"They can't be cleaned again and again and again, every second of the day," Redelmeier said. "Once they're clean, they don't stay clean very long."
With the rise of antibiotic resistant bacteria and outbreaks of C. difficile diarrhea, concern about infection control in hospitals has grown in recent years. As a result, numerous studies have been conducted to identify where bacteria hide in hospitals and how they are transmitted to patients.
Studies have found bacterial contamination on neckties worn by male doctors, lab coats, stethoscopes, curtains separating beds in multiple-bed rooms, computer keyboards as well as smart phones and digital tablets health-care workers use to enter and check patient data.
But equipment is generally in the hands of health-care workers. And hospital staff are regularly bombarded with messages about the need to observe good infection control practices such as washing hands between patients.
Hospital visitors and even patients themselves may have less of an idea that they could play a role in moving bacteria around hospitals, Redelmeier acknowledged.
For the study, swabs were taken from 120 different elevator buttons and 96 toilet surfaces in three different hospitals in Toronto. Swabbing was done on weekdays and weekends, and a variety of elevator buttons were tested. As well, the public washrooms closest to the elevators were also tested, with swabs taken of the door handles on the inside and outside of the main door, the latch used to close cubicle doors and the toilet flush handle or button.
Sixty-one per cent of the elevator buttons tested were colonized with bacteria, compared to 43 per cent of the toilet surfaces tested.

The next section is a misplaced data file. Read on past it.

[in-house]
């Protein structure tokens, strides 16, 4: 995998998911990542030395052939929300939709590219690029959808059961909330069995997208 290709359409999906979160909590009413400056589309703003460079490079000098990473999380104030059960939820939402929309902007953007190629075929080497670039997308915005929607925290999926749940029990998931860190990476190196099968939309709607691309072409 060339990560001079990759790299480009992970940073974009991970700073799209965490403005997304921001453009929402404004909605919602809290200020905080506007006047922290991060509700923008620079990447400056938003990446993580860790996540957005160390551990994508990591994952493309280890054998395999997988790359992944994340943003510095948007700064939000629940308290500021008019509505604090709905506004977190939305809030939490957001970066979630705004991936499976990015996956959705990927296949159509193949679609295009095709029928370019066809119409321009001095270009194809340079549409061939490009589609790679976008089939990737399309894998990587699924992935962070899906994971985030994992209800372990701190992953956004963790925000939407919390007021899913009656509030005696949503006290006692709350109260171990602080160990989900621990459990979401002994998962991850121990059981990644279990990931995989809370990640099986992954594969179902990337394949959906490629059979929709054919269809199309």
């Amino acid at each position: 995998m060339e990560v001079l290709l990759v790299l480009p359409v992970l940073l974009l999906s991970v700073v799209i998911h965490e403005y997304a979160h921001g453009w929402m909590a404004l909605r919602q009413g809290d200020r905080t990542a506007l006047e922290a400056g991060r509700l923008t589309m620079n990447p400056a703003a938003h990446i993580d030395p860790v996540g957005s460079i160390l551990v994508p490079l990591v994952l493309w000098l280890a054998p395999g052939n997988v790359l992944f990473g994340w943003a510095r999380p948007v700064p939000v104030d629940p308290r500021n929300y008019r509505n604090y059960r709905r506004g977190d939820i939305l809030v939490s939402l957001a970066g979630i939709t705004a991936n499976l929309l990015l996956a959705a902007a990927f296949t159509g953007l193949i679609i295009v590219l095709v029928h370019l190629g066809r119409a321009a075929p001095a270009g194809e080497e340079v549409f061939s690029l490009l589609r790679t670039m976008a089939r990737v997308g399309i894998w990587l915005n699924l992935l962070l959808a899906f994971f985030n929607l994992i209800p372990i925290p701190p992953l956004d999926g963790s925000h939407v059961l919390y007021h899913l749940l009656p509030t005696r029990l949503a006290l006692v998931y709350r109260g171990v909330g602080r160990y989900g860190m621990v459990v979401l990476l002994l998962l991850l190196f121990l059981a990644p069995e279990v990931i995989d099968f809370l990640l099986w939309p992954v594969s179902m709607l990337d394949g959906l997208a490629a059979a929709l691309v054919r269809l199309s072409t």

Redelmeier said people should consider using an elbow, a pen or some other item to push elevator buttons in hospitals, or make sure they use hand sanitizer after exiting an elevator. He and his co-authors suggested hospitals should put sanitizer dispensers in elevators.
When washing hands or using cleansing gel, people should remember to pay particular attention to fingertips — especially the forefinger of the dominant hand, he said.
"Often when people use a hand cleanser, they're very good at washing their palms, but not their fingertips. And yet most of the transmission does not occur in the middle of the hand, it occurs at the periphery of the hand."
The study was published in the journal Open Medicine.
KUALA LUMPUR, July 8 ― Do you think the homeless are lazy?
Some might be. The Malay Mail Online took to the city centre near the Kotaraya shopping complex and Segi College and spoke to several who have been making their beds on the five-foot-way and learnt that some have jobs, are articulate even, but are living on the streets for various reasons.